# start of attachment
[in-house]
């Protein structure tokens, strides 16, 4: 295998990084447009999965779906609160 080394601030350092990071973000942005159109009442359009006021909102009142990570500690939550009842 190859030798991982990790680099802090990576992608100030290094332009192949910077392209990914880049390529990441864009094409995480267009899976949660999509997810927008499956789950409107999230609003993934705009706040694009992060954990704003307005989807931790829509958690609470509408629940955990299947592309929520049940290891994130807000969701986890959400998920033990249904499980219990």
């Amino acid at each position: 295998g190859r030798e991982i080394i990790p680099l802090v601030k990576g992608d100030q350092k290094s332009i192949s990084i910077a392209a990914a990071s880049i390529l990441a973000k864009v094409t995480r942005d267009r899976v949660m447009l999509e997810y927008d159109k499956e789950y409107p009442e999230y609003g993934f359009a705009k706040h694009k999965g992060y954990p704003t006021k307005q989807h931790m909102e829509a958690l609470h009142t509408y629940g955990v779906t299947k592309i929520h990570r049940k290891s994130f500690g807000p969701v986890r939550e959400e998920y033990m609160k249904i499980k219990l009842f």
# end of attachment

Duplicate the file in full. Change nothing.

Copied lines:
[in-house]
């Protein structure tokens, strides 16, 4: 295998990084447009999965779906609160 080394601030350092990071973000942005159109009442359009006021909102009142990570500690939550009842 190859030798991982990790680099802090990576992608100030290094332009192949910077392209990914880049390529990441864009094409995480267009899976949660999509997810927008499956789950409107999230609003993934705009706040694009992060954990704003307005989807931790829509958690609470509408629940955990299947592309929520049940290891994130807000969701986890959400998920033990249904499980219990």
């Amino acid at each position: 295998g190859r030798e991982i080394i990790p680099l802090v601030k990576g992608d100030q350092k290094s332009i192949s990084i910077a392209a990914a990071s880049i390529l990441a973000k864009v094409t995480r942005d267009r899976v949660m447009l999509e997810y927008d159109k499956e789950y409107p009442e999230y609003g993934f359009a705009k706040h694009k999965g992060y954990p704003t006021k307005q989807h931790m909102e829509a958690l609470h009142t509408y629940g955990v779906t299947k592309i929520h990570r049940k290891s994130f500690g807000p969701v986890r939550e959400e998920y033990m609160k249904i499980k219990l009842f």